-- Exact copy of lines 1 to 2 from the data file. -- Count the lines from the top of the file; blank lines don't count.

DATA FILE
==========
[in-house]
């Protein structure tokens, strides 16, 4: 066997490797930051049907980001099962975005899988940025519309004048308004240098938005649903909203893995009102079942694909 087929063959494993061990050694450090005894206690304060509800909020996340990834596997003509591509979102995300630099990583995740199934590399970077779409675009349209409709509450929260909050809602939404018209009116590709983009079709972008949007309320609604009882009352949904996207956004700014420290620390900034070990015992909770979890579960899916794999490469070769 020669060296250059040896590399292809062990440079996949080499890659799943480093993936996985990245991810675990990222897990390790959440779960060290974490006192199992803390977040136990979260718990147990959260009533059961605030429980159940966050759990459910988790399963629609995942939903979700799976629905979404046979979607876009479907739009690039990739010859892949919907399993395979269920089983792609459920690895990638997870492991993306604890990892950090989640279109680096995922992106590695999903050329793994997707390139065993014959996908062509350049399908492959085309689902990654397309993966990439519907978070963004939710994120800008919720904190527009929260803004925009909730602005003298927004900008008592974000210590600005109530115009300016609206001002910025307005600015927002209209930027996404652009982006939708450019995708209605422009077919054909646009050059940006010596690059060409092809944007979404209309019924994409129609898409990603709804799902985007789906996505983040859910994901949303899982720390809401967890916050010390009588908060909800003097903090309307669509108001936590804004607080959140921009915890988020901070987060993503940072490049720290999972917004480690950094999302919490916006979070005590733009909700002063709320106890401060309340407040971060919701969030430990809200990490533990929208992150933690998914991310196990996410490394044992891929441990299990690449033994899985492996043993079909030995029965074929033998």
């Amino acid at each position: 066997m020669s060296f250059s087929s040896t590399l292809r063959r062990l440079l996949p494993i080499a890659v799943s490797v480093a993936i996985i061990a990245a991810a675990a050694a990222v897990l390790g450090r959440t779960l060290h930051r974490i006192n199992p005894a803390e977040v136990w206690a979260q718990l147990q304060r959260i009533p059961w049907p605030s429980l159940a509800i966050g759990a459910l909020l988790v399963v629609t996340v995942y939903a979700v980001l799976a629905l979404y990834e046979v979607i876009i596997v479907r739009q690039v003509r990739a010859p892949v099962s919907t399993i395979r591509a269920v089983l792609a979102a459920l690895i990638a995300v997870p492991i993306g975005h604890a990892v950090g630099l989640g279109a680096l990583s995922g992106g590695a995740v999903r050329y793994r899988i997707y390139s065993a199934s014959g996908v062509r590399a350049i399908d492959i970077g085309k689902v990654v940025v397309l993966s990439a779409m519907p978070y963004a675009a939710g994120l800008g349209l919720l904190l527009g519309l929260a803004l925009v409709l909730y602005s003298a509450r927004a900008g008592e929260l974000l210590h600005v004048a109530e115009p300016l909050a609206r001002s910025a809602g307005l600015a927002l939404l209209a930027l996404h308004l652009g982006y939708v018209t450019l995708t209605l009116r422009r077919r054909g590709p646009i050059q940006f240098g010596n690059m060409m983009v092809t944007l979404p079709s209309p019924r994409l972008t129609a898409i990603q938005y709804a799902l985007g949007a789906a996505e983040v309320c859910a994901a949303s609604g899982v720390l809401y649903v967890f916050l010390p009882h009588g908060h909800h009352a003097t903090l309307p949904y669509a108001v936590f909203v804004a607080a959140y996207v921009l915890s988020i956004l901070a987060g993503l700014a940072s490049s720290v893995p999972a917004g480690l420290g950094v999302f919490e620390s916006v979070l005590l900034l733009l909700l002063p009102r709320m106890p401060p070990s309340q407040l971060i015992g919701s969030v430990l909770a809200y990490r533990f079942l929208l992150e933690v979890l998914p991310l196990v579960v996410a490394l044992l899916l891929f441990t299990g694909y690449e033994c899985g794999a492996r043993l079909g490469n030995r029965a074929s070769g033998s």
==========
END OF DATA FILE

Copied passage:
[in-house]
């Protein structure tokens, strides 16, 4: 066997490797930051049907980001099962975005899988940025519309004048308004240098938005649903909203893995009102079942694909 087929063959494993061990050694450090005894206690304060509800909020996340990834596997003509591509979102995300630099990583995740199934590399970077779409675009349209409709509450929260909050809602939404018209009116590709983009079709972008949007309320609604009882009352949904996207956004700014420290620390900034070990015992909770979890579960899916794999490469070769 020669060296250059040896590399292809062990440079996949080499890659799943480093993936996985990245991810675990990222897990390790959440779960060290974490006192199992803390977040136990979260718990147990959260009533059961605030429980159940966050759990459910988790399963629609995942939903979700799976629905979404046979979607876009479907739009690039990739010859892949919907399993395979269920089983792609459920690895990638997870492991993306604890990892950090989640279109680096995922992106590695999903050329793994997707390139065993014959996908062509350049399908492959085309689902990654397309993966990439519907978070963004939710994120800008919720904190527009929260803004925009909730602005003298927004900008008592974000210590600005109530115009300016609206001002910025307005600015927002209209930027996404652009982006939708450019995708209605422009077919054909646009050059940006010596690059060409092809944007979404209309019924994409129609898409990603709804799902985007789906996505983040859910994901949303899982720390809401967890916050010390009588908060909800003097903090309307669509108001936590804004607080959140921009915890988020901070987060993503940072490049720290999972917004480690950094999302919490916006979070005590733009909700002063709320106890401060309340407040971060919701969030430990809200990490533990929208992150933690998914991310196990996410490394044992891929441990299990690449033994899985492996043993079909030995029965074929033998």